If he’s the victim of anything, it’s the tribe overpaying for him in talent terms because they liked his contract.

          I was beyond pumped to see he hit 94 yesterday. I’ll probably never like this trade from a strategic point of view, but if he can return to form I’ll back off the ledge at least.

          • kjn

            This is true. Whether or not Pomz and White are/will be good, they were definitely sold to us as the pitchers of the future by the front office.

          • BIKI024

            well good thing we have 3-4 starting pitchers that will still be under contract in 2 years. our Ace, Masterson is locked up, Tomlin looks pretty good (hopefully he comes strong tonight) Gomez looks like a keeper, and McCallister held his own tonight. we still have 2 more seasons to figure it out. until then, i’d rather have Jiminez than Pomz as we try to win the division NOW

          • kjn

            McAllister would have had a better line if not for those two errors.

            Hagadone looked good too.

          • ClevelandFrowns

            Hagadone looks good.

          • BIKI024

            the errors don’t count towards McCallister’s line.. he only got charged with 2 ER, thru 6 innings and i believe 5 or 6k’s, i’ll take a quality start from a spot starter anyday of the week.

            yep, Hagadone is lookin sharp, making that Victor trade look better and better everyday.

            and guess how we got McCallister? traded the Yankees Austin Kearns for him a couple years ago. could be another steal by the FO

          • kjn

            Doesn’t effect his ERA, but runs are runs imo. Also errors tend to run up the old pitch count.

            And Tomlin looked downright awesome – 8ks, 2bbs, 7.1 IP, 0 HRs

  • BIKI024

    PRONK!

    • kjn

      When he is healthy, he is dangerous.

      • BIKI024

        he’s also in his contract year, so hopefully that should be additional motivation to show he is still dangerous when healthy. he’s on pace for 25+ homers and 90+ RBI, which would be great. speaking of great, what has gotten into David Ortiz? everyone almost wrote him off a couple years ago and the dude is still mashing.

        • smittypop2

          Have more roids gotten into him?

  • kjn

    Humber is pitching batting practice.

  • kjn

    re: Slider picture

    Thank God MLK day is in January.

    • bupalos

      ouch.

  • rodofdisaster

    I’m sorry but I have a real problem with Seneca Wallace. If you’re so concerned about beating out Colt McCoy for the starting job when you have a 10-year head start in the system then that says a lot about how much you a) fear his game or b) fear your game.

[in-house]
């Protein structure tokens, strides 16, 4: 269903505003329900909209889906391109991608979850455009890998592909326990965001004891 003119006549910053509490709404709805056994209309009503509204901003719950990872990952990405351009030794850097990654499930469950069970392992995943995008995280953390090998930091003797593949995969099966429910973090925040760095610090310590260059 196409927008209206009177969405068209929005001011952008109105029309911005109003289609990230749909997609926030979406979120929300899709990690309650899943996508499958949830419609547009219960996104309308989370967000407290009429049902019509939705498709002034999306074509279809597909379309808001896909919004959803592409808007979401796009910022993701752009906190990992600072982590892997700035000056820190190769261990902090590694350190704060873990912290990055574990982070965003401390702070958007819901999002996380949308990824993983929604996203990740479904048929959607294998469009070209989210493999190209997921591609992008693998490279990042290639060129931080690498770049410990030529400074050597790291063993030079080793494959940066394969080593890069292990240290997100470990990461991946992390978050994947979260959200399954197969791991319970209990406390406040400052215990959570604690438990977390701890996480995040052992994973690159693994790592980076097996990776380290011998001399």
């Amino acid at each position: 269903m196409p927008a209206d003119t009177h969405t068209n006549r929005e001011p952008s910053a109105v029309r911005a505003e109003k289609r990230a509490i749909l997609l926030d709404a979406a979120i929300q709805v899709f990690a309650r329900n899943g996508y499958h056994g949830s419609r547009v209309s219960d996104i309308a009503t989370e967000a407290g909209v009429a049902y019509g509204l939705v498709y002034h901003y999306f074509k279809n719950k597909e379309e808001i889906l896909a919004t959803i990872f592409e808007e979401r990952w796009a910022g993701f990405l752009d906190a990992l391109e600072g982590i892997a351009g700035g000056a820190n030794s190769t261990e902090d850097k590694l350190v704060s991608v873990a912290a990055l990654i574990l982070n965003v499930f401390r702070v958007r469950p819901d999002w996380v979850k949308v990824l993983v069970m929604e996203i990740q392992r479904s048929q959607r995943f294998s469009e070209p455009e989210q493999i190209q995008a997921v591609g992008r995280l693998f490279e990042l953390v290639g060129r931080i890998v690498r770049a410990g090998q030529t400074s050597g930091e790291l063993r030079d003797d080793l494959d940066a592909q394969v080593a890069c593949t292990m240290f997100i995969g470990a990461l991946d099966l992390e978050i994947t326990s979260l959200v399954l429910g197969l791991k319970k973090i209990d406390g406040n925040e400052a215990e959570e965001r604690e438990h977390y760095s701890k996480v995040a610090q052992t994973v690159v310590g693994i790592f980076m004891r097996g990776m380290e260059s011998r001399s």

Once the position is decided, there is absolutely ZERO reason for Seneca Wallace to not help the team. Sure, they might not have gone 10-6 but perhaps showing the kid something he might not have seen might have resulted in a tad more success and would have been better for the parties involved. It says a lot about how petty and unprofessional someone can be if they can’t be a team player no matter how they feel about their own personal role.

    The year before, when Colt was forced into action, Delhomme was constantly in his ear on the sidelines and they used to drive to and from the facility and Jake took it upon himself to tutor up the kid. For his shortcomings on the field, Delhomme seems to have been very valuable to the kid otherwise. Too bad Seneca couldn’t find it in him to put the team first until now when it’s obviously self-serving.

    • CleveLandThatILove

      He’s made a nice living on the sidelines, too, with minimal effort and maybe even less wear and tear.

    • BIKI024

      do we know how much Seneca did or did not help Colt after the season started? all of Seneca’s quotes were relating to training camp, so who knows what went on during the season. but yeah, if he wasn’t helping him out during the season than that is definitely bush, and I’m sure the coaches and Holmgren are aware of that and how that would work with Weeden. but he’s Holmgren’s boy and you know how much he loves lamontism, I mean nepotism, so I doubt Seneca is gonna be cut, but who knows, we shall see how it plays out.

      • rodofdisaster

        Biki…true. I can’t help thinking, however, that Wallace is Holmgren’s boy and basically is his little lockerroom insider. The song is invariably different now that it’s Weeden and it may all be about preserving himself and showing he somehow merits the $2 mil salary he’s slated to make.

        • bupalos

          The right football decision is to keep Colt as the backup (at least if you can’t trade him.) There is no way Seneca is worth the extra money, unless this coaching staff is too weak to face the horrors of a “QB controversy” that isn’t.

  • rgrunds

    Where’s Rod? I don’t like when Rod is not here.